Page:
Speaking of veterans, Larry was his usual stellar self with his uncanny navigating skills. I still maintain that there is nobody better out there at leading and navigating other than possibly a GPS unit. He is human, though, and did suffer a few brain freeze issues resulting in getting us momentarily lost. Russ was his usual calming self. He has an ability to keep everyone on an even keel, something that every group needs to maintain harmony. As for me, I simply organized the trip ahead of time and pulled up the rear with my green CSS ride-lite on. Aside from Herb’s incident, we encountered zero serious problems. Of course, there were a few minor incidents, such as everyone going off trail on more than one occasion, except for Russ who was perfect. There were a few mechanical incidents – Larry had to continually add antifreeze to his sled and had trouble starting it one day, Russ had to change his drive belt, my taillight burned out due to a previously cracked lens, Ron had to buy another quart of oil. Not bad.
The language barrier and our ability to communicate and find our way in French-speaking Quebec was not an issue. Granted, the natives speak French but many of them also speak English to a certain degree, many of them even fluently. In my opinion, it was much easier to communicate on this trip than on our last trip to the Gaspe in 2007. Trails were well marked for the most part and the signs were also easily understood as long as you had a map. The high cost of gas in Quebec was of concern. We routinely paid about $1.23 per liter, which equates to nearly $4.75 per gallon. Speaking of gas, a comparison of the sleds at the pumps revealed the following performance results: Ski-Doo E-TEC 2-stroke: 18 MPG, Yamaha Vector 4-stroke: 16 MPG, Ski-Doo GSX 1200 4-stroke: 15 MPG, Arctic Cat Turbo 4-stroke: 13 MPG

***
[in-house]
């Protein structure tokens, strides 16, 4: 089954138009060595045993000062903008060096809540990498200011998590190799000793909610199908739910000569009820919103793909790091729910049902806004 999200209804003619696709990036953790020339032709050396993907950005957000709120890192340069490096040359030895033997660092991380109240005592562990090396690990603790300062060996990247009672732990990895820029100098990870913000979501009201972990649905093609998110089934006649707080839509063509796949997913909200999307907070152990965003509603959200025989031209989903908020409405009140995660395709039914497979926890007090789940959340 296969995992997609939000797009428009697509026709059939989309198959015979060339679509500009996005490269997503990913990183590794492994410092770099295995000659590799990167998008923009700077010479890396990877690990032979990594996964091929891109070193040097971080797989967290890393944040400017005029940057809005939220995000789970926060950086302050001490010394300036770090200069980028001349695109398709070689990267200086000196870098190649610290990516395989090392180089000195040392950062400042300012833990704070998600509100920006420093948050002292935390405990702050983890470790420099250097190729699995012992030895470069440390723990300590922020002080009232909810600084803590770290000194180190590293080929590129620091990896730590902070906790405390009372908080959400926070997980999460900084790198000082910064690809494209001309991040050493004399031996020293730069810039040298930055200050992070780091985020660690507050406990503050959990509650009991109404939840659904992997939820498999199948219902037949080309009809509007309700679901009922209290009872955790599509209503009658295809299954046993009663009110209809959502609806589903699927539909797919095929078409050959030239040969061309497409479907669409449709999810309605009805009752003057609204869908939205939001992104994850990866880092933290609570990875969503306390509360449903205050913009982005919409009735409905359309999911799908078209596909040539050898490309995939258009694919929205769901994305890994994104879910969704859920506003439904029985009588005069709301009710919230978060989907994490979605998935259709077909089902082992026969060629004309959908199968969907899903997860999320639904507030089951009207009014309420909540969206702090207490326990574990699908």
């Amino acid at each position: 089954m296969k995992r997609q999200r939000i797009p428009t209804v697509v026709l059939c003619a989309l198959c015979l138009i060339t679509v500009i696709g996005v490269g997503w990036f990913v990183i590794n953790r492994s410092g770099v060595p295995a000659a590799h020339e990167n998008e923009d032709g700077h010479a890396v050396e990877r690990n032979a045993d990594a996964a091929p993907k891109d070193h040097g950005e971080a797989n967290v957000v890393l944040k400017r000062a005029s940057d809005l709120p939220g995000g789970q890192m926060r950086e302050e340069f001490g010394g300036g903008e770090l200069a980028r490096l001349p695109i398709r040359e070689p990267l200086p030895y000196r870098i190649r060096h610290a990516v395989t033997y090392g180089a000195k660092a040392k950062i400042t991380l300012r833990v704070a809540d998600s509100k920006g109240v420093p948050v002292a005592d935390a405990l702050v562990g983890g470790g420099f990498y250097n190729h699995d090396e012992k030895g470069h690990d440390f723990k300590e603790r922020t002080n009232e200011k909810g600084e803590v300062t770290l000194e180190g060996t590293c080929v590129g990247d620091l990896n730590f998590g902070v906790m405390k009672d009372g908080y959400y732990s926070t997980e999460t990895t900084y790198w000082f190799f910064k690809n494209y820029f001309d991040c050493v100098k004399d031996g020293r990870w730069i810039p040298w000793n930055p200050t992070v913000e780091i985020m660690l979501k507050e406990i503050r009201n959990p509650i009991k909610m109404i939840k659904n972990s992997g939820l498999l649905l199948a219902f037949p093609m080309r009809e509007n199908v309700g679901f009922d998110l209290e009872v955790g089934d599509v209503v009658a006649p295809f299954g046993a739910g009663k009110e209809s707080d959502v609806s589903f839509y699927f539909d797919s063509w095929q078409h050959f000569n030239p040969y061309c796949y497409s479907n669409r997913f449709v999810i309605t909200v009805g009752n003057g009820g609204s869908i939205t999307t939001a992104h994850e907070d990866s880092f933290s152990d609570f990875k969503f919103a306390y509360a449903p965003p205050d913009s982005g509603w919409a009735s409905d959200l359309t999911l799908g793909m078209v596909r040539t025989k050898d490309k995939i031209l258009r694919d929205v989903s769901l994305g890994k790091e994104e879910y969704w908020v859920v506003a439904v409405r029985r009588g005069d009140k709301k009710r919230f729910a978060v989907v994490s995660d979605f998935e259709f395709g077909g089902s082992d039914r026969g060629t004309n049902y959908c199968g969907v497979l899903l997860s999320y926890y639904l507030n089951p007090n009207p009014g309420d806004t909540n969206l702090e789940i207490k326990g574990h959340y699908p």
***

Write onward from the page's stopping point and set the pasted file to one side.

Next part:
As it turns out, total trip costs were more than expected due to the virtually even exchange rate and the cost of fuel. Each of us spent nearly $500 in gas; $650 in hotels which included meals; $100 in miscellaneous expenses such as lunch, beer, more beer, and of course a few bumps and bruises. Tack on the Quebec trail pass, towing from home to Maine and the total cost us somewhere around $1,500 US each. Ouch. But that won’t stop us from going again.
Our eight-day, 1650-mile trip averaged 205 miles per day. For the record, the shortest day was eight hours at 150 miles and our longest day was twelve hours at 275 miles. Our itinerary took us from Jackman, north to Rivier-du-Loup, then counter-clockwise around the Gaspe Peninsula to Amqui, then to Carleton, then to Chandler, then to Grande-Vallee, then to Matane, then to Rivier-du-Loup again, and finally back to Jackman. We stayed on the major trail number 5 in Gaspe for the most part.